Japan’s PMI Manufacturing dropped slightly from 49.8 in June to 49.4 in July, falling short of the forecasted 50.1. Despite this, PMI Manufacturing Output showed a minor uptick, climbing from 48.1 to 48.4. PMI Services saw a small decline, edging down from 54.0 to 53.9. Composite PMI, indicative of the overall health of the economy, was unchanged at 52.1.

Usamah Bhatti, an Economist at S&P Global Market Intelligence, highlighted that activity among private sector firms in Japan extended its growth streak for the seventh consecutive month. The persistence of this trend is largely attributable to steady and considerable improvement in service providers, while manufacturers reported a softer downturn at the dawn of Q3.

However, Bhatti underscored a less robust demand situation among private sector firms compared to the previous survey period. The latest data points to only a marginal increase in new orders, signaling a possible slowdown in demand.

Notably, the second half of 2023 has seen “renewed strengthening in price pressures” within the private sector. Pace of input price inflation has quickened for the first time since January. This trend is reflected across both manufacturing and service sectors, with both reporting steeper rates of output price inflation.

Australia PMI composite fell to 48, but still on narrow path for soft landing

Australia’s PMI Manufacturing recorded a mild uptick in July, rising from 48.2 to 49.6, marking a 5-month high, but still falling short of the expansionary threshold of 50. Concurrently, PMI Services took a downward turn from 50.3 to 48.0, hitting a 7-month low. Consequently, Composite PMI, a measure of combined sectors, dipped from 50.1 to 48.3, which is also a 7-month low.

Warren Hogan, Chief Economic Advisor at Judo Bank, attributed the soft July figures predominantly to a dip in business activity in the services sector, which had previously been on a recovery path in 2023. But the “Australian economy remains on the ‘narrow path’ for a soft landing.”

The July Flash report raised some concerns regarding inflation. Despite the slowdown in activity, price indicators trended higher, particularly within the services sector. These inflationary signals remain elevated, pointing to a potential inflation rate of around 4-5%, substantially exceeding RBA’s target of 2% to 3%.

Hogan noted that the disinflationary trend evident throughout 2022 “appears to have ceased”. As such, July figures will provide critical insights into whether Australia’s inflation aligns with the declining trends seen in other countries recently, or if the nation is “set to experience a more sticky inflation trend in 2023/24.”

NZ goods exports up 1.3% yoy in Jun, imports down -14% yoy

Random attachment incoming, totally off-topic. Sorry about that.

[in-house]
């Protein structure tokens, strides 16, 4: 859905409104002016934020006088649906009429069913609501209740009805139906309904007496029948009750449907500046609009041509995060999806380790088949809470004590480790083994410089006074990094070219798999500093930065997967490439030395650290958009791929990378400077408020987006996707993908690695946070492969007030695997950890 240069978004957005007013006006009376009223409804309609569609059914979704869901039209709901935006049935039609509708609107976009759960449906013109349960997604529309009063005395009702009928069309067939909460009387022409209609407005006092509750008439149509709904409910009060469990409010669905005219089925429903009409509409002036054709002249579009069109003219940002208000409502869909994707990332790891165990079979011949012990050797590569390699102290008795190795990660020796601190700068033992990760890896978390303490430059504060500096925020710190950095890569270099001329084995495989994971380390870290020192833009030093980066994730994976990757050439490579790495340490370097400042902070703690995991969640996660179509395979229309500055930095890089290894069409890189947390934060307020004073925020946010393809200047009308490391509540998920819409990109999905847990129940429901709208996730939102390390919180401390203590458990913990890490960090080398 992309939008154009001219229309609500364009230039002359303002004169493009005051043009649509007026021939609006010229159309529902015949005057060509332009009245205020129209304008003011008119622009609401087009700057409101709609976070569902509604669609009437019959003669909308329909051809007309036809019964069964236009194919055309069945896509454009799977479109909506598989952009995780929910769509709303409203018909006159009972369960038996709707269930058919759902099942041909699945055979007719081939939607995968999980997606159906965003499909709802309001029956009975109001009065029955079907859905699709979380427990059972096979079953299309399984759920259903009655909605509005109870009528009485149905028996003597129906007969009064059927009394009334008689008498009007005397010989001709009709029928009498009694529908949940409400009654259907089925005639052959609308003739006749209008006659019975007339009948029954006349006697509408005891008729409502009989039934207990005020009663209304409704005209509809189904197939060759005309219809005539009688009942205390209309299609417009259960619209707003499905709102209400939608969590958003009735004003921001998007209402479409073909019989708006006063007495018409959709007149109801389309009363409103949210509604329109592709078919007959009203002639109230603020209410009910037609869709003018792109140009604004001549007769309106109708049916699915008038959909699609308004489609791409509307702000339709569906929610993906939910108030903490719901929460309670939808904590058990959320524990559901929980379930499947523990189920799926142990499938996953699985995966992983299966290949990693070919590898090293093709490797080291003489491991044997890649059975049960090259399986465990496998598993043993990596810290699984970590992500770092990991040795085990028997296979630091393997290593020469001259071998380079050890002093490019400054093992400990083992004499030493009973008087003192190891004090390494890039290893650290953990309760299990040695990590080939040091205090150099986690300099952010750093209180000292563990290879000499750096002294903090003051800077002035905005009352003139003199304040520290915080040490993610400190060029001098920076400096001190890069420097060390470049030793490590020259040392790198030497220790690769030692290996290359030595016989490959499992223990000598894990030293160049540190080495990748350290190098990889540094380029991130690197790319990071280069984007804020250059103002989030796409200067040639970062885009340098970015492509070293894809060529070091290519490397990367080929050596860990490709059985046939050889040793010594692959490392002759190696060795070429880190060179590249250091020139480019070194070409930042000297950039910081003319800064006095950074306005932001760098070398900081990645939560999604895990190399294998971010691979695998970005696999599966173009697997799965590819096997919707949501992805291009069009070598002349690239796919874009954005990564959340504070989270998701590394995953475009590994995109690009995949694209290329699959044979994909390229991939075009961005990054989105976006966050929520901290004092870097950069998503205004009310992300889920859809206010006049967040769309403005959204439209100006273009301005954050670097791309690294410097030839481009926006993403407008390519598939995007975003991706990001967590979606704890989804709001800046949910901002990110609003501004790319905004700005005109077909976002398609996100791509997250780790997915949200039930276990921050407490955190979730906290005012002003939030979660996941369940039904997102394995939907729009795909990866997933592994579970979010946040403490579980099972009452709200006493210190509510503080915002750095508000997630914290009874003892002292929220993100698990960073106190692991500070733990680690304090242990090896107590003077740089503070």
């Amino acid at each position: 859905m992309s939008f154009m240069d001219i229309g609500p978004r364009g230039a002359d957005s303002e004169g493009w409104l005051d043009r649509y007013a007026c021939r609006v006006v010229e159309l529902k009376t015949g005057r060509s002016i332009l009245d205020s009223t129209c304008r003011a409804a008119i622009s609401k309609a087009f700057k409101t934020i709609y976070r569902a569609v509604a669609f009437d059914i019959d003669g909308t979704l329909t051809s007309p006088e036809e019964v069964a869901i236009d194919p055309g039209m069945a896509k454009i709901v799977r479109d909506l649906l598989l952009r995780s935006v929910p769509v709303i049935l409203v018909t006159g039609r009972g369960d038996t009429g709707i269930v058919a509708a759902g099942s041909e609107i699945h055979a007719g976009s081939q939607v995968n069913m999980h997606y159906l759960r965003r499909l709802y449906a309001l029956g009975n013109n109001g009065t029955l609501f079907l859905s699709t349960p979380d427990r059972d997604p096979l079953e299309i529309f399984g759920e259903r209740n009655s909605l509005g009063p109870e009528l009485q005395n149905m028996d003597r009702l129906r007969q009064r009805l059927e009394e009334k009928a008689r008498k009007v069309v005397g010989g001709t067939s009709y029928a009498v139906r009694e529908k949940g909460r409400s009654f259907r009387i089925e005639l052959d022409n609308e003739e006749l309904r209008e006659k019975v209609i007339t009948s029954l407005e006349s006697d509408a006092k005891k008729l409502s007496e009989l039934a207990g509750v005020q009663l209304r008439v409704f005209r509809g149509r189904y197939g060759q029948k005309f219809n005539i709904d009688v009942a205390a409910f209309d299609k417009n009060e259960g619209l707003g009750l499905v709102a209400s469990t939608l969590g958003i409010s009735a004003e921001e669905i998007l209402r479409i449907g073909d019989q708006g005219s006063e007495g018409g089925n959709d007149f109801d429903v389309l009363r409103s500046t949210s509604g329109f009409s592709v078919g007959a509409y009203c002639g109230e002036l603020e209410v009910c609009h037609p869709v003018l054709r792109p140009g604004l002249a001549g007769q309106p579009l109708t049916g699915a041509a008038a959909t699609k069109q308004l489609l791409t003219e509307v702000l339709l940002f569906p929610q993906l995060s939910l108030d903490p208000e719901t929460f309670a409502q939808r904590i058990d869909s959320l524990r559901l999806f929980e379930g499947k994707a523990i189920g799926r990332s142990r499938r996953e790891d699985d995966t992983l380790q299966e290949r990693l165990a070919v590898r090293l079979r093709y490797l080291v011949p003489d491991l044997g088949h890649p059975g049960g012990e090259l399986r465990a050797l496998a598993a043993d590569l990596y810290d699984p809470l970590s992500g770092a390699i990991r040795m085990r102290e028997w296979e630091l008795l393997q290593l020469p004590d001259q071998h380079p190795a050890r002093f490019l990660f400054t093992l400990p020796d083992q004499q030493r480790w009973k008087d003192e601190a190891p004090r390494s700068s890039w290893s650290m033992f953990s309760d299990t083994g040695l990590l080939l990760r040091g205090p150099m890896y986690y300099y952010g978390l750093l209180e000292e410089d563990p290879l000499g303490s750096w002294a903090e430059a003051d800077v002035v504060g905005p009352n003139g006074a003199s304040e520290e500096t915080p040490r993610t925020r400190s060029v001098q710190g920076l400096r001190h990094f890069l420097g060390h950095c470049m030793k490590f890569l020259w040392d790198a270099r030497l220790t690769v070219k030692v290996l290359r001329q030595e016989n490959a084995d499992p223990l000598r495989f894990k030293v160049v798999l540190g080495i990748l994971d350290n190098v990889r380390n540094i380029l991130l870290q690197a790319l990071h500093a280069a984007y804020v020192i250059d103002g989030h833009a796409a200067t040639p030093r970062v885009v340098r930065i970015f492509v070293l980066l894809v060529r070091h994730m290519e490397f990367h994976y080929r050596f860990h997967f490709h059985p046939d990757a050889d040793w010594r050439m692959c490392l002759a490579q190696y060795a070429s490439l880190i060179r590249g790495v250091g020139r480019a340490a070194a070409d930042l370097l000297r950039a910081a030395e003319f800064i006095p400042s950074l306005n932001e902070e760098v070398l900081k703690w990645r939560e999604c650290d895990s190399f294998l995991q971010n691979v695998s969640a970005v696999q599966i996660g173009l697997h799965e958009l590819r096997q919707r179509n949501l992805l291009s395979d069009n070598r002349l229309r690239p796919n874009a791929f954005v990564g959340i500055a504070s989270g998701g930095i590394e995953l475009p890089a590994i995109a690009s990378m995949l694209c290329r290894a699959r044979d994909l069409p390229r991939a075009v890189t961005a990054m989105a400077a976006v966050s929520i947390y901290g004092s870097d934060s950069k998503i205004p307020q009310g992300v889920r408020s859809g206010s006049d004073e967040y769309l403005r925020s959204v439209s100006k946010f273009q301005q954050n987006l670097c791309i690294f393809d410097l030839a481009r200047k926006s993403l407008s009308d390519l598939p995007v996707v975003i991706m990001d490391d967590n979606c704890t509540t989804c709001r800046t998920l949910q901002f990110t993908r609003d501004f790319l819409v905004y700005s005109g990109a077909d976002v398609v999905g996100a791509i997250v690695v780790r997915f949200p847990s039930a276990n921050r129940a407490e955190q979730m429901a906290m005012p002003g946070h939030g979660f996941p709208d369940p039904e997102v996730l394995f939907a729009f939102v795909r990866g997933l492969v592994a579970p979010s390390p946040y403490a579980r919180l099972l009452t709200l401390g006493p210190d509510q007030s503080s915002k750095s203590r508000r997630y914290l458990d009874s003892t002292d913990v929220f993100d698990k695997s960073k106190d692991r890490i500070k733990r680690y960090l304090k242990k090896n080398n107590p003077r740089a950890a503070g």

In June 2023, New Zealand’s goods exports observed a modest rise of 1.3% yoy, an equivalent of NZD 84m, taking the total to NZD 6.3B. Conversely, the nation witnessed a significant drop in goods imports by -14.0% yoy, or NZD -1.1B, reducing the total to NZD 6.3B. This left the monthly trade balance at a surplus of NZD 9m, notably below market expectations of NZD 235m.

A deeper look into the country’s top trading partners unveiled mixed outcomes in exports. June 2023 saw a decline in total exports to China by NZD -124m (-7.2% yoy), and to EU by NZD -98m (-20%). Moreover, exports to Japan also slipped by NZD -56m (-13%). On a positive note, exports to Australia and US increased by NZD 190m (30%) and NZD 91m (13%) respectively.

In terms of imports, there were notable reductions across the board. China, one of New Zealand’s principal import partners, witnessed a drop by NZD -232m (-16% yoy), while EU observed a decrease of NZD -100m (-9.2%). Furthermore, imports from Australia and US fell by NZD -93m (-12%) and NZD -96m (-14%) respectively. South Korea recorded the most substantial decline in exports to New Zealand, with a drop of NZD -136m (-26%).

GBP/USD Mid-Day Outlook

Daily Pivots: (S1) 1.2811; (P) 1.2858; (R1) 1.2899; More

GBP/USD’s decline from 1.3141 short term top continued today and intraday bias remains on the downside. Deeper fall would be seen to 55 D EMA (now at 1.2697) next. On the upside, break of 1.2963 minor resistance will turn bias back to the upside retest 1.3141 high instead.

In the bigger picture, as long as 1.2678 resistance turned support holds, rise form 1.0351 (2022 low) is expected to continue. Next target is 100% projection of 1.0351 to 1.2445 from 1.1801 at 1.3895. However, sustained break of 1.2678 will argue that it’s at least correcting this rally, with risk of bearish reversal.

Economic Indicators Update

GMT Ccy Events Actual Forecast Previous Revised
22:45 NZD Trade Balance NZD Jun 9M 235M 46M 52M
23:00 AUD Manufacturing PMI Jul P 49.6 48.2
23:00 AUD Services PMI Jul P 48 50.3
00:30 JPY Manufacturing PMI Jul P 49.4 50.1 49.8
07:15 EUR France Manufacturing PMI Jul P 44.5 46.1 46
07:15 EUR France Services PMI Jul P 47.4 48.4 48
07:30 EUR Germany Manufacturing PMI Jul P 38.8 41.2 40.6
07:30 EUR Germany Services PMI Jul P 52 53.1 54.1
08:00 EUR Eurozone Manufacturing PMI Jul P 42.7 43.5 43.4
08:00 EUR Eurozone Services PMI Jul P 51.1 51.5 52
08:30 GBP Manufacturing PMI Jul P 45 46.1 46.5
08:30 GBP Services PMI Jul P 51.5 53.1 53.7
13:45 USD Manufacturing PMI Jul P 46.3
13:45 USD Services PMI Jul P 54.4